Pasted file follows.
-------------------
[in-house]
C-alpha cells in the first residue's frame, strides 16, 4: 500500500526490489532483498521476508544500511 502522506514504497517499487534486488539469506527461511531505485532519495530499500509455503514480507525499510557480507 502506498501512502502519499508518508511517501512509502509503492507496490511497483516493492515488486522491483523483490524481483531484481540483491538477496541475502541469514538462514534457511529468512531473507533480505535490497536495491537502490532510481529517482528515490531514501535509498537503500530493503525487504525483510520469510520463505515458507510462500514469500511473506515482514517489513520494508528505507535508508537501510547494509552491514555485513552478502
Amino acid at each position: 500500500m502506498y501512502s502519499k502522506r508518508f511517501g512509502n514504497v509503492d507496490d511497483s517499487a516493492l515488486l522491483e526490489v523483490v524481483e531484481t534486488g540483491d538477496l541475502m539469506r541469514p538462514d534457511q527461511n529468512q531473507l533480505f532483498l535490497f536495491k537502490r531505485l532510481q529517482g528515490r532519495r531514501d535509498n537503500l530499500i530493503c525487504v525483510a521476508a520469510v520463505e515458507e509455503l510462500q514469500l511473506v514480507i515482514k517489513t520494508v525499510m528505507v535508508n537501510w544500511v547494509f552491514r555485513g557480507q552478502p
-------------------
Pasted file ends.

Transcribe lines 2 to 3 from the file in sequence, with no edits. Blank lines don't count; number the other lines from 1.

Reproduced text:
C-alpha cells in the first residue's frame, strides 16, 4: 500500500526490489532483498521476508544500511 502522506514504497517499487534486488539469506527461511531505485532519495530499500509455503514480507525499510557480507 502506498501512502502519499508518508511517501512509502509503492507496490511497483516493492515488486522491483523483490524481483531484481540483491538477496541475502541469514538462514534457511529468512531473507533480505535490497536495491537502490532510481529517482528515490531514501535509498537503500530493503525487504525483510520469510520463505515458507510462500514469500511473506515482514517489513520494508528505507535508508537501510547494509552491514555485513552478502
Amino acid at each position: 500500500m502506498y501512502s502519499k502522506r508518508f511517501g512509502n514504497v509503492d507496490d511497483s517499487a516493492l515488486l522491483e526490489v523483490v524481483e531484481t534486488g540483491d538477496l541475502m539469506r541469514p538462514d534457511q527461511n529468512q531473507l533480505f532483498l535490497f536495491k537502490r531505485l532510481q529517482g528515490r532519495r531514501d535509498n537503500l530499500i530493503c525487504v525483510a521476508a520469510v520463505e515458507e509455503l510462500q514469500l511473506v514480507i515482514k517489513t520494508v525499510m528505507v535508508n537501510w544500511v547494509f552491514r555485513g557480507q552478502p